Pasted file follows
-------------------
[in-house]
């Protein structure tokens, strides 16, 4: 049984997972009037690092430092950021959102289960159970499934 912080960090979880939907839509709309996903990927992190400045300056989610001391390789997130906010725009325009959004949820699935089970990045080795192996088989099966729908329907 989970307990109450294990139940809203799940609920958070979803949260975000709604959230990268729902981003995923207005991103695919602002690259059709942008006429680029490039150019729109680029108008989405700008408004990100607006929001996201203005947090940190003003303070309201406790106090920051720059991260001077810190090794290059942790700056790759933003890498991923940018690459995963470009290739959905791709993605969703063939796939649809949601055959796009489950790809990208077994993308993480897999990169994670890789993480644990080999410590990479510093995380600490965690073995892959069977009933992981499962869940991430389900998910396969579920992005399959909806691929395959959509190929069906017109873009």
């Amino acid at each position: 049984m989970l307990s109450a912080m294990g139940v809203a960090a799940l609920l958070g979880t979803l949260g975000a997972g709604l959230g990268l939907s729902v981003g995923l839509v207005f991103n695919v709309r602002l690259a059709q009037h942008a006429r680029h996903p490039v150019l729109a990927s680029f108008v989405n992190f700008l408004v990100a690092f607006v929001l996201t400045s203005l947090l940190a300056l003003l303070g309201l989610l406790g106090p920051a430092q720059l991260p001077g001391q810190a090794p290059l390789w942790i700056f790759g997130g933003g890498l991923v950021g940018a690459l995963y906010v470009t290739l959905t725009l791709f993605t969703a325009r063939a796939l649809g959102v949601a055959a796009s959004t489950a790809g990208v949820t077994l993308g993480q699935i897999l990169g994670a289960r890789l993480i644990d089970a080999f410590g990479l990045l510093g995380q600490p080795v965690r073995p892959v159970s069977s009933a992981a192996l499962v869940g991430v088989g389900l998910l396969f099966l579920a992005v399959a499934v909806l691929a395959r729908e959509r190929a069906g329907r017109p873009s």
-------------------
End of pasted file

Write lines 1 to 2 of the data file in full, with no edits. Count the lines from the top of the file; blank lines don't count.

[in-house]
């Protein structure tokens, strides 16, 4: 049984997972009037690092430092950021959102289960159970499934 912080960090979880939907839509709309996903990927992190400045300056989610001391390789997130906010725009325009959004949820699935089970990045080795192996088989099966729908329907 989970307990109450294990139940809203799940609920958070979803949260975000709604959230990268729902981003995923207005991103695919602002690259059709942008006429680029490039150019729109680029108008989405700008408004990100607006929001996201203005947090940190003003303070309201406790106090920051720059991260001077810190090794290059942790700056790759933003890498991923940018690459995963470009290739959905791709993605969703063939796939649809949601055959796009489950790809990208077994993308993480897999990169994670890789993480644990080999410590990479510093995380600490965690073995892959069977009933992981499962869940991430389900998910396969579920992005399959909806691929395959959509190929069906017109873009």